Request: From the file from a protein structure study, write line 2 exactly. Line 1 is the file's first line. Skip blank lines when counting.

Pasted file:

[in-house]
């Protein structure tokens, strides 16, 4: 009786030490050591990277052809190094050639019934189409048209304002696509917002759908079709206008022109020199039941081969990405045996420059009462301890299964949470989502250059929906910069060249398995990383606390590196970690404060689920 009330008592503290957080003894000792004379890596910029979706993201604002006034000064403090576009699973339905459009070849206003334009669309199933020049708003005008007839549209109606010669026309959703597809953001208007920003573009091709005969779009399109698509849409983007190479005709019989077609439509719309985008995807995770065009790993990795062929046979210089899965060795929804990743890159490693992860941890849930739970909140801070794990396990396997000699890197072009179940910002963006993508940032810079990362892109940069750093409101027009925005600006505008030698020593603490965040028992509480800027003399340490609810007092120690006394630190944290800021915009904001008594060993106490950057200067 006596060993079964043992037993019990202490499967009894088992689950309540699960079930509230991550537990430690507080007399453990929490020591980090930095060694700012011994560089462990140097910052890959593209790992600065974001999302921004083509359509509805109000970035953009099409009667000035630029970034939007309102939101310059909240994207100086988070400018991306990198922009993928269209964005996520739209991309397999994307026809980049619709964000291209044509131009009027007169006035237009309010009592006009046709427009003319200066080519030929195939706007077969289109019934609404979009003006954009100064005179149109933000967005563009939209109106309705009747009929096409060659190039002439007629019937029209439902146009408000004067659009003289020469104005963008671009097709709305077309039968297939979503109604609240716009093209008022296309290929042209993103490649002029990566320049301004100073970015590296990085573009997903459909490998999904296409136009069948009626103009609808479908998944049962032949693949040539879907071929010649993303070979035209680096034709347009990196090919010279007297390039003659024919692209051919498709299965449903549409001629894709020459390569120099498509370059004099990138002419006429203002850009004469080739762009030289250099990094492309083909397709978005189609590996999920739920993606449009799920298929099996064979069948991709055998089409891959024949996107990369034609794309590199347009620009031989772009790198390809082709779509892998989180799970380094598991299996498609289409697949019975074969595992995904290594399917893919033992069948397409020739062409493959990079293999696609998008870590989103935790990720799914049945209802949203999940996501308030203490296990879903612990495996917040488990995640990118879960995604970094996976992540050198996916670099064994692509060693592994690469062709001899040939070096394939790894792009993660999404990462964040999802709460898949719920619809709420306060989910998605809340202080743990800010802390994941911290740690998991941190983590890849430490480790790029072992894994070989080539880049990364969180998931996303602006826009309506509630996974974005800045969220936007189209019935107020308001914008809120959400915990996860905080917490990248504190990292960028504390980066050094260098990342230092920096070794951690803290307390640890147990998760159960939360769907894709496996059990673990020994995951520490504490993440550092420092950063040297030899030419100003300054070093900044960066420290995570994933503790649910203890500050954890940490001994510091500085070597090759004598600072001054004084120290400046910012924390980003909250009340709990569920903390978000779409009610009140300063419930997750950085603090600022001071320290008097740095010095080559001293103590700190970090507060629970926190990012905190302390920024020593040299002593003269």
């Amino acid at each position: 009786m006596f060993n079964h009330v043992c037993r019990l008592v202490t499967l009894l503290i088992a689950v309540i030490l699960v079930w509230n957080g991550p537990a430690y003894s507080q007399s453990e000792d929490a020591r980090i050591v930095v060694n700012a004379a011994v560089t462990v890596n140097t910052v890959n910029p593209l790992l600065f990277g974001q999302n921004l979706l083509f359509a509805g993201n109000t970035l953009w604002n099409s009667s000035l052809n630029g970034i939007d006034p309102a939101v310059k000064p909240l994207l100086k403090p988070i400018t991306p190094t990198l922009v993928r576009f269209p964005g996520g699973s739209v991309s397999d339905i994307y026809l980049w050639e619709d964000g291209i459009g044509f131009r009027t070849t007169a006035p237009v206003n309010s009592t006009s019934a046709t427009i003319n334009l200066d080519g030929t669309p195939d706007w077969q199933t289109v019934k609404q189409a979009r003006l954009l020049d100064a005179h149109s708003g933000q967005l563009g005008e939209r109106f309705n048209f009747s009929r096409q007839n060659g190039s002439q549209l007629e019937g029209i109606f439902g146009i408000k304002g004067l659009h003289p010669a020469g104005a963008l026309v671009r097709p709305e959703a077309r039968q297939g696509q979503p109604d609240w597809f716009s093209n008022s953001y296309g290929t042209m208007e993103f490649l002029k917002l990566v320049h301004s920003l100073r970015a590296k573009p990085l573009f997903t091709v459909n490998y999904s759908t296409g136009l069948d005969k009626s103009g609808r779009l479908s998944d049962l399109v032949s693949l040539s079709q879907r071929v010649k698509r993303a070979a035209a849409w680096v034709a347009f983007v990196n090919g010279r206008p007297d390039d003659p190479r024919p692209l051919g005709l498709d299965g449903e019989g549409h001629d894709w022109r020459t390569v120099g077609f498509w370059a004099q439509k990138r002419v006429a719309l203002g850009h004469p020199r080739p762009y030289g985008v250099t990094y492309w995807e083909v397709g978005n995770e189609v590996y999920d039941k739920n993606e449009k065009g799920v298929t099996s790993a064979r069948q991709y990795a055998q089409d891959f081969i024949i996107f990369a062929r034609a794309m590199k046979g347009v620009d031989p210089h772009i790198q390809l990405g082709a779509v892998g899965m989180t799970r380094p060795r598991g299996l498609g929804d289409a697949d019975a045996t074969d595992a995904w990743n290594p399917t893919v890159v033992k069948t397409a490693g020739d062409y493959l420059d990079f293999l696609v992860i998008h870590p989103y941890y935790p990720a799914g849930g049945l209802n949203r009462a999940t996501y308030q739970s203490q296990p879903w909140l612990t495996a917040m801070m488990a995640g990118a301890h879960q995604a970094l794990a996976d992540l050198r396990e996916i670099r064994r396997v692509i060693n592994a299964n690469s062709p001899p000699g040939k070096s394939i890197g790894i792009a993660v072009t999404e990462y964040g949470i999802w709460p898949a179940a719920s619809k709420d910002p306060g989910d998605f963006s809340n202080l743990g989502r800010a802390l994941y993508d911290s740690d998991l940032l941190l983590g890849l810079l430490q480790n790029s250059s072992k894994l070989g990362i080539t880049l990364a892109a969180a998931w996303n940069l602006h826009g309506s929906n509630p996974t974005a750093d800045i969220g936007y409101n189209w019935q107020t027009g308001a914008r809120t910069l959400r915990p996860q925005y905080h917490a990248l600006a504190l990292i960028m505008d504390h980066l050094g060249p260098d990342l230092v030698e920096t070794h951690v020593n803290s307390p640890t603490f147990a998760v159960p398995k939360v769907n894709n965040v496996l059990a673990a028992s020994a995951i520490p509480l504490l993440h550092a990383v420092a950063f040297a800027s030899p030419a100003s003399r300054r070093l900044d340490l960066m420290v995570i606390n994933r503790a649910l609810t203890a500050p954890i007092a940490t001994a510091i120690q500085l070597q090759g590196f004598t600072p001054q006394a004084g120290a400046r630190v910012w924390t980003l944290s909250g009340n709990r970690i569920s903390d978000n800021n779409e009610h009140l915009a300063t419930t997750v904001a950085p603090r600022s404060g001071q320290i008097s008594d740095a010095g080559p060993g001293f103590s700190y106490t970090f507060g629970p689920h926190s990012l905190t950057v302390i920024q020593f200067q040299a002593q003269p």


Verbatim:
């Protein structure tokens, strides 16, 4: 009786030490050591990277052809190094050639019934189409048209304002696509917002759908079709206008022109020199039941081969990405045996420059009462301890299964949470989502250059929906910069060249398995990383606390590196970690404060689920 009330008592503290957080003894000792004379890596910029979706993201604002006034000064403090576009699973339905459009070849206003334009669309199933020049708003005008007839549209109606010669026309959703597809953001208007920003573009091709005969779009399109698509849409983007190479005709019989077609439509719309985008995807995770065009790993990795062929046979210089899965060795929804990743890159490693992860941890849930739970909140801070794990396990396997000699890197072009179940910002963006993508940032810079990362892109940069750093409101027009925005600006505008030698020593603490965040028992509480800027003399340490609810007092120690006394630190944290800021915009904001008594060993106490950057200067 006596060993079964043992037993019990202490499967009894088992689950309540699960079930509230991550537990430690507080007399453990929490020591980090930095060694700012011994560089462990140097910052890959593209790992600065974001999302921004083509359509509805109000970035953009099409009667000035630029970034939007309102939101310059909240994207100086988070400018991306990198922009993928269209964005996520739209991309397999994307026809980049619709964000291209044509131009009027007169006035237009309010009592006009046709427009003319200066080519030929195939706007077969289109019934609404979009003006954009100064005179149109933000967005563009939209109106309705009747009929096409060659190039002439007629019937029209439902146009408000004067659009003289020469104005963008671009097709709305077309039968297939979503109604609240716009093209008022296309290929042209993103490649002029990566320049301004100073970015590296990085573009997903459909490998999904296409136009069948009626103009609808479908998944049962032949693949040539879907071929010649993303070979035209680096034709347009990196090919010279007297390039003659024919692209051919498709299965449903549409001629894709020459390569120099498509370059004099990138002419006429203002850009004469080739762009030289250099990094492309083909397709978005189609590996999920739920993606449009799920298929099996064979069948991709055998089409891959024949996107990369034609794309590199347009620009031989772009790198390809082709779509892998989180799970380094598991299996498609289409697949019975074969595992995904290594399917893919033992069948397409020739062409493959990079293999696609998008870590989103935790990720799914049945209802949203999940996501308030203490296990879903612990495996917040488990995640990118879960995604970094996976992540050198996916670099064994692509060693592994690469062709001899040939070096394939790894792009993660999404990462964040999802709460898949719920619809709420306060989910998605809340202080743990800010802390994941911290740690998991941190983590890849430490480790790029072992894994070989080539880049990364969180998931996303602006826009309506509630996974974005800045969220936007189209019935107020308001914008809120959400915990996860905080917490990248504190990292960028504390980066050094260098990342230092920096070794951690803290307390640890147990998760159960939360769907894709496996059990673990020994995951520490504490993440550092420092950063040297030899030419100003300054070093900044960066420290995570994933503790649910203890500050954890940490001994510091500085070597090759004598600072001054004084120290400046910012924390980003909250009340709990569920903390978000779409009610009140300063419930997750950085603090600022001071320290008097740095010095080559001293103590700190970090507060629970926190990012905190302390920024020593040299002593003269």